On Dec 14, 2007, at 9:24 PM, Lynn Fredricks wrote:

That's true. A lot of those kinds of sales presentations are correctly
targeted at decision makers that make financial decisions. I don't consider it a bad thing - it's really a necessity to be competitive. The bear in the
woods isnt evil, he's just hungry like the other bears :-)

It is bad for the company you are selling to because the wrong people are making these product decisions within these companies and it is clear that these sales presentations take advantage of that. It is potentially bad for your company if your product is not suitable for their needs and you successfully sell it to them; you may endanger your company's reputation. While you are not responsible for the structure of any company you sell to, you are responsible for your own integrity. Making the claim that you're just doing what everyone else is does not absolve you or your salespeople of this responsibility. Your analogy about bears and competition tells me you and your salespeople might feel justified using tactics that give used car salesmen a bad name. A more appropriate analogy is to say that you would take candy from a child because you can, or that you would you sell a sub-prime mortgage to a borrower you know is not credit-worthy so you can earn a higher commission. If you knowingly convince decision makers who do not have the skills to make such decisions to buy products that are not appropriate to their needs, it is essentially the same thing. I would not trust any company that is afraid to sell to my engineering department.

I think what you are seeing is evolution of the software industry. It really isnt necessary for there to be such an extreme split between engineering and management - and by evolution I mean that engineering has to adapt to a tighter relationship with management, or they are destined to have their roles outsourced. Noone should know the product than its own engineers, and its those who can bridge that divide that will be running the engineering
and IT departments.

It is not the role of management to understand the engineering details or decisions, but to understand the impact that those decisions have in their own role of providing and managing the resources that their engineers and others need so they can build the best products possible at the lowest cost and sell them to their customers. Managers rightfully step in where there are resource issues or constraints, but they have no business making the technical decisions on component selection where the complexity of integration of those components is high and the resource constraints are not at issue. If a company's own engineers do not understand their own products I fail to see how managers can step in and make better engineering decisions.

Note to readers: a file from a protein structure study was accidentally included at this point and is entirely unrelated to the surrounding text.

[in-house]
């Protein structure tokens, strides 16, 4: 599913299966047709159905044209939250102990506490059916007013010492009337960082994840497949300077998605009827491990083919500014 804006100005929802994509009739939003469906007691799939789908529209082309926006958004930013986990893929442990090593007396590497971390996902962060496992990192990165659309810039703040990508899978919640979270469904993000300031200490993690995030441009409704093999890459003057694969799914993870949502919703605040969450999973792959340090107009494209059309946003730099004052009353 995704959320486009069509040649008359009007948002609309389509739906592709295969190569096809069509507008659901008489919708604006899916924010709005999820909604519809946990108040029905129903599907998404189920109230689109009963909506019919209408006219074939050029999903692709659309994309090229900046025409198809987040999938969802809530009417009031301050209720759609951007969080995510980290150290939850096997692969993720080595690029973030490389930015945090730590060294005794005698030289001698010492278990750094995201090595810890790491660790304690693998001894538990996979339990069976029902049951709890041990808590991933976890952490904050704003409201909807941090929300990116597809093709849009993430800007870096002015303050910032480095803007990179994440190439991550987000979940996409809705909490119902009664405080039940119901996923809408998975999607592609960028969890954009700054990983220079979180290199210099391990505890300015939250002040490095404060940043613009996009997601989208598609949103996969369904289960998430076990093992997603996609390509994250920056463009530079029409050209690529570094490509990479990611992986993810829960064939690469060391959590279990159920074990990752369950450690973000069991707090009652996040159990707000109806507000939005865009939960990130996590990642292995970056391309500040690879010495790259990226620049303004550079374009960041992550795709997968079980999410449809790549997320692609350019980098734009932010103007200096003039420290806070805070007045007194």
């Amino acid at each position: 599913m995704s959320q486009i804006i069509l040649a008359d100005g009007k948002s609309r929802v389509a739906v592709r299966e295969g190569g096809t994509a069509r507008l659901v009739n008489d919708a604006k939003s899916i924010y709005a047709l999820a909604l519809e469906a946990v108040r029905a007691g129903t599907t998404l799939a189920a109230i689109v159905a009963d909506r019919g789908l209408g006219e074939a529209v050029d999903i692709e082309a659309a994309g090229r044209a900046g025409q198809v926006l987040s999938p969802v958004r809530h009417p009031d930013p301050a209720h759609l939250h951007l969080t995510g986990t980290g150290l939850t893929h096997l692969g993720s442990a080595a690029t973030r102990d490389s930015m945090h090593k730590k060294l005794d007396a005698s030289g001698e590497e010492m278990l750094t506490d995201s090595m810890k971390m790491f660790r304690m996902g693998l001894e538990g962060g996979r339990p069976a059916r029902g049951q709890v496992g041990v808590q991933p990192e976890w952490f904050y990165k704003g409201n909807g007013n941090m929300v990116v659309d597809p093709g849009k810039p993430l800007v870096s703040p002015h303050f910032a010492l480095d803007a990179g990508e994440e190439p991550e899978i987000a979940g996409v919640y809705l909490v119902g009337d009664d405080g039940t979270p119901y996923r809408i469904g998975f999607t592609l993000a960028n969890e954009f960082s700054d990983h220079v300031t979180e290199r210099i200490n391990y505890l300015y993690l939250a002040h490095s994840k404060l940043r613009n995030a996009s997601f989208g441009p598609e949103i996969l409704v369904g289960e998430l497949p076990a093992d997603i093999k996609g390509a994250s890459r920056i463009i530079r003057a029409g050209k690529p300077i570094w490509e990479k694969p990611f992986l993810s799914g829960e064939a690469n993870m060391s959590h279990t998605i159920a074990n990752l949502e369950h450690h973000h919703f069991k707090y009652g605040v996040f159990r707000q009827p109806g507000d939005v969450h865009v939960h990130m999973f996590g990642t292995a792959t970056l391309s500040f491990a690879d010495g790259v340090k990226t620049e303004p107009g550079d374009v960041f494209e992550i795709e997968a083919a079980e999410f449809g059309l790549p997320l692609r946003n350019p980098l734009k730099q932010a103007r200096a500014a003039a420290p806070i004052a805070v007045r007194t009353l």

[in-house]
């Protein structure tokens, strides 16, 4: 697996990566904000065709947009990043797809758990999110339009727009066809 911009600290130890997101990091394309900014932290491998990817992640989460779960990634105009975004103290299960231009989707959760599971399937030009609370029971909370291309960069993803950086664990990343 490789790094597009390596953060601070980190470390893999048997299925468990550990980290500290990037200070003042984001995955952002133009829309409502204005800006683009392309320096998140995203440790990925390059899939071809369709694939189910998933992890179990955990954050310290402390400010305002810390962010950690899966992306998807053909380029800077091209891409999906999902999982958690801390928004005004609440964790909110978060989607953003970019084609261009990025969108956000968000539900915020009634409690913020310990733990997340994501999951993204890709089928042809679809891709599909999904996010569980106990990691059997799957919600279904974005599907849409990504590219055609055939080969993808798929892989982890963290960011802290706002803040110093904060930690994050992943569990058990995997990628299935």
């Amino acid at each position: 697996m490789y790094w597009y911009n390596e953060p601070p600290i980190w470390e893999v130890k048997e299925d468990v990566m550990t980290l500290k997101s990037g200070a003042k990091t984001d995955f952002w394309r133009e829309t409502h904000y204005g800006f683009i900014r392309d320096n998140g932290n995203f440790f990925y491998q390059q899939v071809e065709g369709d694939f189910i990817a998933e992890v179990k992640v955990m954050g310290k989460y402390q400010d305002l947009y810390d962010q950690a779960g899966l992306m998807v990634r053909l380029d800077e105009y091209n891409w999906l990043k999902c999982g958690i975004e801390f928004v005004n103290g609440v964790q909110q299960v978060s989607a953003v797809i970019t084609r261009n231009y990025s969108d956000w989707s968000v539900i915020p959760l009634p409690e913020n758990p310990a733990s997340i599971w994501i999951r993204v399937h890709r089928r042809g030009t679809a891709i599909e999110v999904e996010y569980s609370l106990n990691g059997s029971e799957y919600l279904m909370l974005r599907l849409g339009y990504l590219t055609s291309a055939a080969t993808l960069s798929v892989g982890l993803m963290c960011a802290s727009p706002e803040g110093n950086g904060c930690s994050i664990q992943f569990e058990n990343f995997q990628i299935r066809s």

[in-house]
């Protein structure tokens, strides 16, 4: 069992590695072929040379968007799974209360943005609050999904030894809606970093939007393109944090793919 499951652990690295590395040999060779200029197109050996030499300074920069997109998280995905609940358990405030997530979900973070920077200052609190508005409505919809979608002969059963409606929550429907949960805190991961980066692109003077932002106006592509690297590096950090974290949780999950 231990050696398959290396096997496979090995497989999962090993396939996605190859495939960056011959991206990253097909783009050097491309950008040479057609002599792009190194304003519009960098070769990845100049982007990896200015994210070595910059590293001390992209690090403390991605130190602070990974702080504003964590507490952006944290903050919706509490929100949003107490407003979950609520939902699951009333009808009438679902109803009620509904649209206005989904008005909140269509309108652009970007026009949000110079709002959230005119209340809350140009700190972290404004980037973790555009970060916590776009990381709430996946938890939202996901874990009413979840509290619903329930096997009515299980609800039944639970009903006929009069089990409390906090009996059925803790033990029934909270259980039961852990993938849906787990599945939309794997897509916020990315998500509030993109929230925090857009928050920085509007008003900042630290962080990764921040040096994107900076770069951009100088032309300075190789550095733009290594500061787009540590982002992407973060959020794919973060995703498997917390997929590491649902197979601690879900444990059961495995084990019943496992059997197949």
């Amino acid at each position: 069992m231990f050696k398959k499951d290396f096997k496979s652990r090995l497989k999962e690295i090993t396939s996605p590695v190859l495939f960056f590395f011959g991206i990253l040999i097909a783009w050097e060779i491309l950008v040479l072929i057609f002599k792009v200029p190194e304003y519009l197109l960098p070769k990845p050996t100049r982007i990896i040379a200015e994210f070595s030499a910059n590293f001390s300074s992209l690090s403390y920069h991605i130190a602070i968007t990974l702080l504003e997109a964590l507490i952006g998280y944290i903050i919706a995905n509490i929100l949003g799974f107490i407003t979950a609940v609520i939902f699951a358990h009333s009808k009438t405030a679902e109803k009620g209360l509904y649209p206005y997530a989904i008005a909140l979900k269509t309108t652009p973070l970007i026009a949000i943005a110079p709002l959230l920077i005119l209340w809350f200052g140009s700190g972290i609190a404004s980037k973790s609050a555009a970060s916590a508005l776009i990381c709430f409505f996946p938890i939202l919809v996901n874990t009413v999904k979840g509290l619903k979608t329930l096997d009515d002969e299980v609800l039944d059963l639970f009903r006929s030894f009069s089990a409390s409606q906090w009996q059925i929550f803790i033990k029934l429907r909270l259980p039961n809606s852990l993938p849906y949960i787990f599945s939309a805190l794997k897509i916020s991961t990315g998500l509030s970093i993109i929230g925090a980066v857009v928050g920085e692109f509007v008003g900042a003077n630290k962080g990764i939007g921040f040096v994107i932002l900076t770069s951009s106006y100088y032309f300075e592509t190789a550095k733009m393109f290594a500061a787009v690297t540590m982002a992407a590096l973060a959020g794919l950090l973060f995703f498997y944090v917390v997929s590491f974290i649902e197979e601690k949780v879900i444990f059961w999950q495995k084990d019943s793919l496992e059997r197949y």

It would be ideal if engineers could explain things in ways that managers could understand, but engineers are usually hired for their engineering skills, not their marketing or sales skills; to then say it is engineering's own fault that they cannot compete against professional salespeople and marketers is disingenuous. There are engineers who can bridge the gap fairly well and maybe they are or will be the ones running the engineering and IT departments, but the implicit assumption that it is management's role to make technical selection decisions still remains and it is that assumption that must be challenged. If it is true that management requires a tighter relationship with engineering in order to be successful, then it is beyond me how outsourcing those engineering roles could lead to that outcome.

The best feedback you will get to improve your product will be from the engineers in your customer's companies; the managers can only help you improve your ability to persuade other managers, but improving your sales pitch won't improve your product. It is your engineering department's responsibility to create a relationship with the engineering departments of the companies you sell to; doing this can create potential supporters within the engineering department of your customer's company and an understanding of where and how your product falls short and can be improved.

Any manager who overrules their engineers on technical selections is not making wise financial or product decisions and is not doing what is in the best interests of their company. That it happens all the time and that salespeople take advantage of this does not make it ethical or beneficial to anyone, even though it may look beneficial to the seller in the short term.


To unsubscribe, send email to [EMAIL PROTECTED]

Reply via email to